Thomas says the auto repair industry is notorious for hiring someone, throwing him or her in with no training, adopting a sink-or-swim mentality, and then growing frustrated when the employee sinks.

Thomas decided she wanted to keep growing the company and wanted to staff her stores with people who have worked for her before, and who also know the company philosophies and culture. The program allows there to be a clear career path, starting off being a tech, to hopefully someday running his or her own shop.

The training program is ongoing and is meant to build your career with the company. Once you have met all of the requirements in a certain area, you are able to apply to shift up, which then moves an employee into another training platform for the new, higher position.

The program has partnered with community colleges and programs in order for high schoolers and college students to be able to come through as an apprentice, with Glenn running the whole program and training them.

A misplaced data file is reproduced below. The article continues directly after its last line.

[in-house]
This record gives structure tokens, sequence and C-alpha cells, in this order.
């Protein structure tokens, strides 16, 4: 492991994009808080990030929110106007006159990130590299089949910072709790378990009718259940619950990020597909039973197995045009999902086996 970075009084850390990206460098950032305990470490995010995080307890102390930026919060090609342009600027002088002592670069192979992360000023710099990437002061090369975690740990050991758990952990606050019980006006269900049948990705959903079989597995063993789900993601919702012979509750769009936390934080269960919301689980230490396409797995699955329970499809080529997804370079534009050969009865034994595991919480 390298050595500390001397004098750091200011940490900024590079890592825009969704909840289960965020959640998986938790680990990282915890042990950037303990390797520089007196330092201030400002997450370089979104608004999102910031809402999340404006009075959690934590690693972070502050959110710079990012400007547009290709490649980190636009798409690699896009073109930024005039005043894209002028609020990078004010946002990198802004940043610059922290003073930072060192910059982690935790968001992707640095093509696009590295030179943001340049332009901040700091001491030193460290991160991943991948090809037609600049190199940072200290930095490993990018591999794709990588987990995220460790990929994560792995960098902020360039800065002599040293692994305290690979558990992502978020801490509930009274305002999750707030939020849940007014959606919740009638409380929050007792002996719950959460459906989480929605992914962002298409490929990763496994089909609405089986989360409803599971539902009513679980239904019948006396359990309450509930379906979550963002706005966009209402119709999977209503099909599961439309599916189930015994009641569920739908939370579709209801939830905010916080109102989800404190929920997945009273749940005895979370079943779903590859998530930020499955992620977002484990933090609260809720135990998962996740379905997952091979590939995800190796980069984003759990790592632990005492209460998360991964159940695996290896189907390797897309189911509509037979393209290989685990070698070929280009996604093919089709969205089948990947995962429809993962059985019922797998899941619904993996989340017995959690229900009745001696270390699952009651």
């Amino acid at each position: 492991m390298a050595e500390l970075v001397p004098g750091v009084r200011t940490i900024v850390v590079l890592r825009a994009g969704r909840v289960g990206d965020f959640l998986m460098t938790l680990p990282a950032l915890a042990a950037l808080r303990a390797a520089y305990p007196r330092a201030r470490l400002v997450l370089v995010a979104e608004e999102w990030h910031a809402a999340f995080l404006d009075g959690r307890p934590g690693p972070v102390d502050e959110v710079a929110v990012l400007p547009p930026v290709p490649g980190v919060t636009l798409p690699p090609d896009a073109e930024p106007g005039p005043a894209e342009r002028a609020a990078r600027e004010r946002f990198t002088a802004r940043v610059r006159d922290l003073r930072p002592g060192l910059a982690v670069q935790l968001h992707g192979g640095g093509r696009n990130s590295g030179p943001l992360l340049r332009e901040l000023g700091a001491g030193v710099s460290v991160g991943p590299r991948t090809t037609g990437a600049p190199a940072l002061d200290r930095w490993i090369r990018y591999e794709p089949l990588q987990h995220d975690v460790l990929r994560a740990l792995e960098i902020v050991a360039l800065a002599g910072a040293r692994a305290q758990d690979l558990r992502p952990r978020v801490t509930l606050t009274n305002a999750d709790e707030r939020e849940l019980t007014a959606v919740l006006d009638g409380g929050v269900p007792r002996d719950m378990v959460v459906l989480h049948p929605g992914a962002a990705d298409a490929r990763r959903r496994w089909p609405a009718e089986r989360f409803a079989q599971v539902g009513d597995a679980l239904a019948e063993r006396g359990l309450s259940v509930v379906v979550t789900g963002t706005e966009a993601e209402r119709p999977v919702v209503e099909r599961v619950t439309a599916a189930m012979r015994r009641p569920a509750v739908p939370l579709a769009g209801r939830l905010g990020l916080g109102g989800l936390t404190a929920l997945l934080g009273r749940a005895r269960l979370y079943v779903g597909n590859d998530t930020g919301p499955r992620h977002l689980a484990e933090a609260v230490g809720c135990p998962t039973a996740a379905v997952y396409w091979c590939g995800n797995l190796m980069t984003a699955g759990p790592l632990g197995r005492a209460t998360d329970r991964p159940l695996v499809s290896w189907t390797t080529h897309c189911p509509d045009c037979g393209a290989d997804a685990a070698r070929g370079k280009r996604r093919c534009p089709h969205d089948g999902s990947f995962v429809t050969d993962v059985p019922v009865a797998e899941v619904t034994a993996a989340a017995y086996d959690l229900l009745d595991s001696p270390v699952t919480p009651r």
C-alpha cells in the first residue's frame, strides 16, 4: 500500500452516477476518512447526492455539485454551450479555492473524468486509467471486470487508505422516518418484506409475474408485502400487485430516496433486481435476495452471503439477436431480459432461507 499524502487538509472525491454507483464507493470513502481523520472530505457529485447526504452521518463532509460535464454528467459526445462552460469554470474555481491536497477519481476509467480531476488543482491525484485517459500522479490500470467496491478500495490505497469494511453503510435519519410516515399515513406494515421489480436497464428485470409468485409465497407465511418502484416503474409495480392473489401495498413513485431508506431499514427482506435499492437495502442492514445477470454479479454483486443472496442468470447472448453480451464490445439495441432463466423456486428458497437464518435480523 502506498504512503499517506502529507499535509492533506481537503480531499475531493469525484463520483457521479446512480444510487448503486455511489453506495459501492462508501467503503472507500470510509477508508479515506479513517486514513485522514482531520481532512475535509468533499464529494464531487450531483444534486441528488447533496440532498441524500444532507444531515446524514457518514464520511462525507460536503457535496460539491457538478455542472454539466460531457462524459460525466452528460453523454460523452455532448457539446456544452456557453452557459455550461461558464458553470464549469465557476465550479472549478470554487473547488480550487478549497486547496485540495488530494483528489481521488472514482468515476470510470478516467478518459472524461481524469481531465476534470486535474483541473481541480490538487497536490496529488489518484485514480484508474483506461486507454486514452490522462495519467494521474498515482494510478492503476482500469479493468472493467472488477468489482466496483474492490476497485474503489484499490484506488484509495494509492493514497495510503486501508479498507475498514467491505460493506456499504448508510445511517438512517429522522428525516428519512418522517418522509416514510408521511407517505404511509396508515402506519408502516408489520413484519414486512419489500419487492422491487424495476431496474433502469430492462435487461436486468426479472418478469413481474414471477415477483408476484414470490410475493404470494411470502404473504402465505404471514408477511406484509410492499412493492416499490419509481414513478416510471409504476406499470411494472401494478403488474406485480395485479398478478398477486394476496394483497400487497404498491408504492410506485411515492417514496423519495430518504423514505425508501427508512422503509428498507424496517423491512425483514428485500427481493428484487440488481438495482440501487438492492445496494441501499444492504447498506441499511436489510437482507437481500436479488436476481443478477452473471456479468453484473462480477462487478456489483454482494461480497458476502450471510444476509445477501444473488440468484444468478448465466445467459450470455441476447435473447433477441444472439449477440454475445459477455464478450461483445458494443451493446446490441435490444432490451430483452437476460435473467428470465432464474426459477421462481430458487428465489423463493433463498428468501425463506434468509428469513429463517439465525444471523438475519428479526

“Glenn is a teacher by nature,” Thomas says. 

She says he was the most ideal candidate, as he has held every position in the place and has excelled at everything he has ever done.

The Takeaway

Overall, trust is a big part of leadership, and giving your staff leadership opportunities helps everyone involved—managers, owners, even customers. 

When it comes from a customer perspective, the manager is now the face of the location he or she visits, which leads to building better relationships with their customers and invoking trust with them, too.

And while managers focus on the customers and day-to-day operations, Thomas is able to focus on the bigger picture of the overall business, growing new locations and her staff into lifetime employees and learners.